Der danseur Étoile: MATHIEU GANIO

15.05.2016

To him, ballet is like doing extreme sports: the same adrenaline and desire to experience it again. ALESSANDRO BIZZOTTO meets the Paris Opera Ballet étoile for a (good) conversation about his life, his expectations and becoming an étoile at 20. To find out he likes to talk and he used to feel stress sometimes. Yet today something has changed. 

 

Mathieu Ganio in 'Agon' © Sébastien Mathé

As we enter an acceptably crowded bistrot, we choose a table in the farthest corner. Less than twenty-four hours before, Mathieu Ganio was surrounded by applauses at the end of a show of Nureyev’s “Romeo and Juliet”, in which the Paris Opera Ballet étoile danced Shakespeare's unfortunate lover. He looks ready to talk now, while we sit down to finish an interview we have started several weeks earlier and we order something. Paris Arrondissement 9, a few steps from the Palais Garnier. A couple of hours before a ballet performance we both will see. It kind of looks like the two of us wish to relax. And to have a real conversation.

Today, Ganio is one of the most beloved étoiles of the French company, a dancer able to convincingly inhabit his characters without getting swallowed up in them and their technique.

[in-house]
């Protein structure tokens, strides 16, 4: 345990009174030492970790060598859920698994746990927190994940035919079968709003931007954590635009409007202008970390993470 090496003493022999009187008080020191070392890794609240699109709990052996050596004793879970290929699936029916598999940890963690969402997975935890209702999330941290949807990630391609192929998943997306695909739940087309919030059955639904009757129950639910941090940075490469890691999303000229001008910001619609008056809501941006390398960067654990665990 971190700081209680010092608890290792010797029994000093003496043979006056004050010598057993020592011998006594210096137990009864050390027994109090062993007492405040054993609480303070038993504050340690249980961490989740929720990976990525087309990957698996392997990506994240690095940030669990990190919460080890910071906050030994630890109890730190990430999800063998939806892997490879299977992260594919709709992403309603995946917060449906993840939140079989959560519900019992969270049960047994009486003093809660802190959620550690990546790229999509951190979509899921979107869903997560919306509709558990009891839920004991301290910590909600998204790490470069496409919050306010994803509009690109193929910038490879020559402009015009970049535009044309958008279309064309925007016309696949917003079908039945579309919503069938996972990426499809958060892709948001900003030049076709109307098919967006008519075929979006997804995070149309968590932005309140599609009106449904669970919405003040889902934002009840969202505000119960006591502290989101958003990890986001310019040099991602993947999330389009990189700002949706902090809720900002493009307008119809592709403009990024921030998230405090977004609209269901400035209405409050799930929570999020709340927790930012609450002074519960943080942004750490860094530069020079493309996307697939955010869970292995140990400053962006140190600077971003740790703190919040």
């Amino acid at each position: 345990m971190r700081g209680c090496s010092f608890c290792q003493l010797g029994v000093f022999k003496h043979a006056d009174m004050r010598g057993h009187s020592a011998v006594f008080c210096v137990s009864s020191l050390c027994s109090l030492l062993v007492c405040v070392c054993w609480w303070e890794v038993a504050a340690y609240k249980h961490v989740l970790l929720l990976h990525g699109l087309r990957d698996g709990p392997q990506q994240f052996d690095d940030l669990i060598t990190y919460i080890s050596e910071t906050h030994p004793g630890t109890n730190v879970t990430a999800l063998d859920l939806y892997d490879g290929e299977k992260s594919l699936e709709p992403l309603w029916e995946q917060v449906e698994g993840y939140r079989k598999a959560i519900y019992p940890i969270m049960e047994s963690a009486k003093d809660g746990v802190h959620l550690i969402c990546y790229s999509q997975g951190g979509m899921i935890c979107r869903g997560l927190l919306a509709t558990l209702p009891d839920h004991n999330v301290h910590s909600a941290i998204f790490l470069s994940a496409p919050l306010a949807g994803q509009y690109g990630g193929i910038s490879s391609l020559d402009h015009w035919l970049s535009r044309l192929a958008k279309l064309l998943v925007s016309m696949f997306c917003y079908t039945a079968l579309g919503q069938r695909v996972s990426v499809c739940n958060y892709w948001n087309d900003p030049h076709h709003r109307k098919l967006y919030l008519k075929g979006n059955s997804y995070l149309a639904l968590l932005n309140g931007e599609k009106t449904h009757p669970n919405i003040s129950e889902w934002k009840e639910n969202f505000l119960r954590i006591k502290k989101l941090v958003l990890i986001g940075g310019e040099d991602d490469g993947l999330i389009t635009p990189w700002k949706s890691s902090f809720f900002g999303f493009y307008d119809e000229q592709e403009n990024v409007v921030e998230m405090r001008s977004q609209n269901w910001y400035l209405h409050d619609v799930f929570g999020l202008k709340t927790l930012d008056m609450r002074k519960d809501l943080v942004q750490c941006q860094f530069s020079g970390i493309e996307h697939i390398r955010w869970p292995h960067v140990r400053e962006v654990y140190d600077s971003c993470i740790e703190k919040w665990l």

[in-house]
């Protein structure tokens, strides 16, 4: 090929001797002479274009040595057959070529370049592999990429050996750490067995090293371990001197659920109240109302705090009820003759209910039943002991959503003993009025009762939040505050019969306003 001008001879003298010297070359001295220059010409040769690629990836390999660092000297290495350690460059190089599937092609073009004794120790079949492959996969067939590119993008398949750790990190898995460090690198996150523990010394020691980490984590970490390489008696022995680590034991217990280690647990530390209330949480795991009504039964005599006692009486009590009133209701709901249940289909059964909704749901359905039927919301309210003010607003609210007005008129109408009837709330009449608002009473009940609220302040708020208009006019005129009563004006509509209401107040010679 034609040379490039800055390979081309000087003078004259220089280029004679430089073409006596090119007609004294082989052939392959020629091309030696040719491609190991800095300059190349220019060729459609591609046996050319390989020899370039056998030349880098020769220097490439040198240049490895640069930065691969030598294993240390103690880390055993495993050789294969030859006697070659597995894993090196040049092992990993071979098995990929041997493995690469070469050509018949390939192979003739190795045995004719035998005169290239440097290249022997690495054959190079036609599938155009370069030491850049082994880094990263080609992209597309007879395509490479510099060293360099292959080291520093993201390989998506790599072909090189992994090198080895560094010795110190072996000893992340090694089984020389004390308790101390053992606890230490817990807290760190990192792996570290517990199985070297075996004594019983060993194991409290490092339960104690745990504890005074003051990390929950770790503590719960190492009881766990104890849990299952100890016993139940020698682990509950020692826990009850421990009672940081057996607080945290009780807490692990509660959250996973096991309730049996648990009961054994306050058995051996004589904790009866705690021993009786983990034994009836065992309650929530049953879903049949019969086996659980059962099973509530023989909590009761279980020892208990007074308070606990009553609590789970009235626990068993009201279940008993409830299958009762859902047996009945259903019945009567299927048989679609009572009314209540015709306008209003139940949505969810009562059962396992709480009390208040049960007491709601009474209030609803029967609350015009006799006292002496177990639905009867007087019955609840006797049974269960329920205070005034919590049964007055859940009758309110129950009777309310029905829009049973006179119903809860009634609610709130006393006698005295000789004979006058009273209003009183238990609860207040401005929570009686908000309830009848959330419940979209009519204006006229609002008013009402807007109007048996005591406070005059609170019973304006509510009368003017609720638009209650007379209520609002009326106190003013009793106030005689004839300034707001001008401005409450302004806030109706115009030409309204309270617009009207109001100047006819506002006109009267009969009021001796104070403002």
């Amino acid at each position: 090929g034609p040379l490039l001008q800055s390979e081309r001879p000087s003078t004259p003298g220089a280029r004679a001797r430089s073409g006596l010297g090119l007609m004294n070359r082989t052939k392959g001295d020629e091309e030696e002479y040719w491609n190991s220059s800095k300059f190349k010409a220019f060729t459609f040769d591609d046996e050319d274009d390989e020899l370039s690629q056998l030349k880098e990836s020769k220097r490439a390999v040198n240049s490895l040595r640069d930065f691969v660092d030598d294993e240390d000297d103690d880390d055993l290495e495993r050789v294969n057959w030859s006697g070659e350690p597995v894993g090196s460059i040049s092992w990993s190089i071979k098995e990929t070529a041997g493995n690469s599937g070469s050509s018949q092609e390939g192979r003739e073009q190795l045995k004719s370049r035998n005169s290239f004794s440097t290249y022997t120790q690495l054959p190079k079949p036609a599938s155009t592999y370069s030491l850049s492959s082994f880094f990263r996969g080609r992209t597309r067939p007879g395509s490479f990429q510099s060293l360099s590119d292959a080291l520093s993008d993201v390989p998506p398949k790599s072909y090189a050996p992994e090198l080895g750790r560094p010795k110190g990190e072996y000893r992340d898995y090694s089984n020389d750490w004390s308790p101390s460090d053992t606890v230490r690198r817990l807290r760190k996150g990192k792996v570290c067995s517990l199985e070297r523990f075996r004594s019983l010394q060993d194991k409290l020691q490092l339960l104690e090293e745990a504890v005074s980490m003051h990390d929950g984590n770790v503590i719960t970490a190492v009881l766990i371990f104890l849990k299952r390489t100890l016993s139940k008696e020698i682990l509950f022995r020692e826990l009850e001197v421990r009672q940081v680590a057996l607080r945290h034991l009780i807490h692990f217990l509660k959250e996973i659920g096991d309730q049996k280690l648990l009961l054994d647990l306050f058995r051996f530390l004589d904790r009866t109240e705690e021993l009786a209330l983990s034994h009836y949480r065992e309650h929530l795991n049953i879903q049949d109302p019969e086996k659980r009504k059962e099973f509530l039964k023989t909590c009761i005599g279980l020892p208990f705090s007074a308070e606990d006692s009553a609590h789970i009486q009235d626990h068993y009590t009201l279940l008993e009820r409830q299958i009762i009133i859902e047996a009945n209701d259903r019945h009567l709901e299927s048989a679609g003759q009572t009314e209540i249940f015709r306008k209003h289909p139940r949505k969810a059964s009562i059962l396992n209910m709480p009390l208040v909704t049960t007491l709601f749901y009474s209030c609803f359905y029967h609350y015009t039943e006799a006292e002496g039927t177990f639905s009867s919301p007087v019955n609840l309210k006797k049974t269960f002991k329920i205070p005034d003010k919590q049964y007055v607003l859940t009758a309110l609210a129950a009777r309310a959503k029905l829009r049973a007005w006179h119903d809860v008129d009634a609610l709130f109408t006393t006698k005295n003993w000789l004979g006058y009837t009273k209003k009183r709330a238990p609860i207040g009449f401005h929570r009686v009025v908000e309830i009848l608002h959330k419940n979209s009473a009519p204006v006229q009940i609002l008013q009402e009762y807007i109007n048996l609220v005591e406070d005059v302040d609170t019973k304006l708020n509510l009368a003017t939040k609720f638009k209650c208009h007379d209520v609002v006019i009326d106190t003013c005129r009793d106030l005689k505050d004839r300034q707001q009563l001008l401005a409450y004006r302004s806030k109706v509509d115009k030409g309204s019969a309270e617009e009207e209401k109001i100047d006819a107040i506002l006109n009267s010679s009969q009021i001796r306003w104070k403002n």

He likes to talk. And likes good conversation too. At times, it even seems to me he wants to not speak about Mathieu Ganio for a second. «I could talk for hours, when it comes to ballet» he tells me.

Mathieu Ganio in 'Don Quixote' © Icare

You were appointed étoile at 20, bypassing the rank of premier danseur only three years after joining the company. Did you feel overjoyed or panicked?

Both. It was wonderful to have the chance to perform as an étoile while still being so young: I danced terrific roles in my early twenties and I had several chances to dance them over the years exploring them deeper, understanding them better. But at the same time I didn’t feel prepared to be an étoile at 20, in a way: I had never danced leading roles, I had had only experiences in the corps de ballet, and I jumped from being a part of the corps to the rank of étoile after my debut in my first big role, Basile. Without having ever danced even a pas de trois or a supporting role in any production. It was not easy at all to feel comfortable in that new position. In those years there were less étoiles than today, many first soloists were waiting to be promoted and I was by far the youngest étoile. All the étoiles with whom I started sharing the stage had more experience than me and I had been admiring them for years. Aurélie Dupont, Agnès Letestu, Clairemarie Osta... we were not on the same level, I felt somehow shy and, sometimes, not ready to interact on a partnership level with such big stars of the company.

Mathieu Ganio in 'The Firebird' © Laurent Philippe

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